Mobility costs vary by sector and by worker type. There is significant heterogeneity in the mobility costs for workers entering different industries, costs that may be related to the amount of skills needed in specific industries. But even within the same industry, mobility costs vary by workers’ skill level. Entry costs into formal employment are significantly higher than for informal employment. The fact that informal jobs are easier to access is critical to understanding how the poor are affected by trade shocks, as informal employment can act as a stepping stone to formality. These findings could help policymakers identify industries that are more difficult for workers to access, pointing to potential underlying factors, and highlighting the importance of considering labor mobility costs at the industry rather than the aggregate level.

It is workers – rather than firms – who bear the brunt of adjustment costs. When a trade shock hits a developing country, the costs associated with workers’ decisions are notably higher than those associated with employers’ decisions. A firm’s adjustment cost resulting from trade liberalization might be lost profits because of an overextended payroll or a short-term inability to sell unneeded capital assets, for example. But evidence suggests that the costs incurred by workers – including lost and/or reduced wages or spells of unemployment – far outweigh firms’ costs.

The presence of labor market frictions reduces the potential gains from trade reform. For instance, when tariffs are reduced in one sector, the resulting change in relative prices raises real wages in some sectors and reduces real wages in the liberalized sector. The wage gaps that emerge cause workers to reallocate their labor. But because workers incur costs to change jobs, the magnitude of these mobility costs affects workers’ decision about seeking alternative employment in a new firm, sector, or region. The higher the mobility costs, the slower the transition to the new steady state in the labor market. Workers’ sticky feet result in foregone welfare gains from trade in terms of employment and earnings.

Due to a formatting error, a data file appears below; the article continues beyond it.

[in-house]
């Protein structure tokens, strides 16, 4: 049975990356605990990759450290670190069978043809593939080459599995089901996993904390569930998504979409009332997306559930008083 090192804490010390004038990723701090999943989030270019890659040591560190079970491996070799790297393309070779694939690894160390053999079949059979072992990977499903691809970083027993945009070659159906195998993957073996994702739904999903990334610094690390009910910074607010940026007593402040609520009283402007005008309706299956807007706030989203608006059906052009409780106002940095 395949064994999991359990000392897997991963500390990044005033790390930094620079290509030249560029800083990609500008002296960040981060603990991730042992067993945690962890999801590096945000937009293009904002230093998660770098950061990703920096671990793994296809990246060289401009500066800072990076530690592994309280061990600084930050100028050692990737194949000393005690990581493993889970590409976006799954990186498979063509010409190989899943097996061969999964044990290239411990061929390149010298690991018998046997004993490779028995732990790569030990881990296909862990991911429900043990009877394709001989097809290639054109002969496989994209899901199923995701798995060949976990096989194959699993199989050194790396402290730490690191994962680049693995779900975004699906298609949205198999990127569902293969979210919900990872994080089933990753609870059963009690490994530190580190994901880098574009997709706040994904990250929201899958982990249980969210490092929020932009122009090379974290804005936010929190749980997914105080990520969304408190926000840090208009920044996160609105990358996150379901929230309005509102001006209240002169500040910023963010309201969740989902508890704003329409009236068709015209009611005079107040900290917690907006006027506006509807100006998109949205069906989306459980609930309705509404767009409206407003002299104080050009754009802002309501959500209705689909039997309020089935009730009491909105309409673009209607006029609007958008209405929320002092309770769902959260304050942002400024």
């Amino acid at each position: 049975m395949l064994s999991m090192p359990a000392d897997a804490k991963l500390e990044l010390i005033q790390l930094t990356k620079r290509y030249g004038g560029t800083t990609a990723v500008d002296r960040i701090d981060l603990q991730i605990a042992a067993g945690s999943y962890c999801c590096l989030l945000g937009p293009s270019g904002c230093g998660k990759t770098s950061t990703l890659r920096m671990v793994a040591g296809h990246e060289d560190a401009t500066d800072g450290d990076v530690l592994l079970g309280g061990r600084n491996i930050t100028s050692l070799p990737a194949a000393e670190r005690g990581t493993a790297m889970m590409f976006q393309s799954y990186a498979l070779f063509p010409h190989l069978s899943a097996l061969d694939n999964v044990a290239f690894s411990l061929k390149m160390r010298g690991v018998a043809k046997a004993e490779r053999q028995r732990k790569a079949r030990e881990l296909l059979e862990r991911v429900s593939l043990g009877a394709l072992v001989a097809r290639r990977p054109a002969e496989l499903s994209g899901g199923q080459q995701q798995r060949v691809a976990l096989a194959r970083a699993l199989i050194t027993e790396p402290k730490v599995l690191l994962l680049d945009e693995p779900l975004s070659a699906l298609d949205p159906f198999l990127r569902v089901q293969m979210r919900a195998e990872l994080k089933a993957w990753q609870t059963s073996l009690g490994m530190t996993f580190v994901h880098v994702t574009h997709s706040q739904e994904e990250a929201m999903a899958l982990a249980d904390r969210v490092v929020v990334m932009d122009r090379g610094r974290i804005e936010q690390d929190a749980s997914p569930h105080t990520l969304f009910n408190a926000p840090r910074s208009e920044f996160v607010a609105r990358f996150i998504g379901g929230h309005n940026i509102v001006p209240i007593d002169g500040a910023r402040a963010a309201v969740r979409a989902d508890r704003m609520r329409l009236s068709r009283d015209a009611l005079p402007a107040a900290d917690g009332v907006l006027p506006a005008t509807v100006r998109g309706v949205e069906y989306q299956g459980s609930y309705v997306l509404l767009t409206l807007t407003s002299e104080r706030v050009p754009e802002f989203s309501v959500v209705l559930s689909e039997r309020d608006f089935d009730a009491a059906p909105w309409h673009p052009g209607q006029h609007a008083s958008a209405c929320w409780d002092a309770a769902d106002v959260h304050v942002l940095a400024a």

Labor adjustment costs can be very large. Lost earnings are the main preoccupation of trade reform. While it is generally understood that in the long run, liberalizing trade will lead to higher wages and employment, in the short run workers in some sectors may suffer. This leads to the fundamental question about worker welfare: How long will it take for a displaced worker to return to his/her previous wage level? The simulated adjustment paths of sectoral wages and employment following a tariff cut that translates into a 30 percent decline in domestic food and beverage prices indicate a recovery period ranging by country from two to 15 years.

Implications of the results
Our analysis and the associated toolkit can help policymakers better anticipate the potential labor market impact of a prospective policy reform in a sector, and help identify which alternative sectors displaced workers are likely to enter.

If trade liberalization is likely to lead to plant closures, policymakers should be aware that wage recovery for laid-off workers is relatively slow. Traditional social safety nets that provide temporary relief might not be sufficient given that trade shocks can have more permanent sector-wide effects.

Because workers bear the brunt of labor adjustment costs, it is important that policy solutions be aimed primarily at reducing labor mobility costs rather than firm-side labor adjustment costs. Policy design should therefore focus on minimizing worker mobility costs and accelerating their employment transitions. Governments might consider putting in place programs that alleviate labor adjustment costs but do not prevent the economy-wide restructuring that accompanies trade liberalization.

For more information, contact Elizabeth Ruppert Bulmer at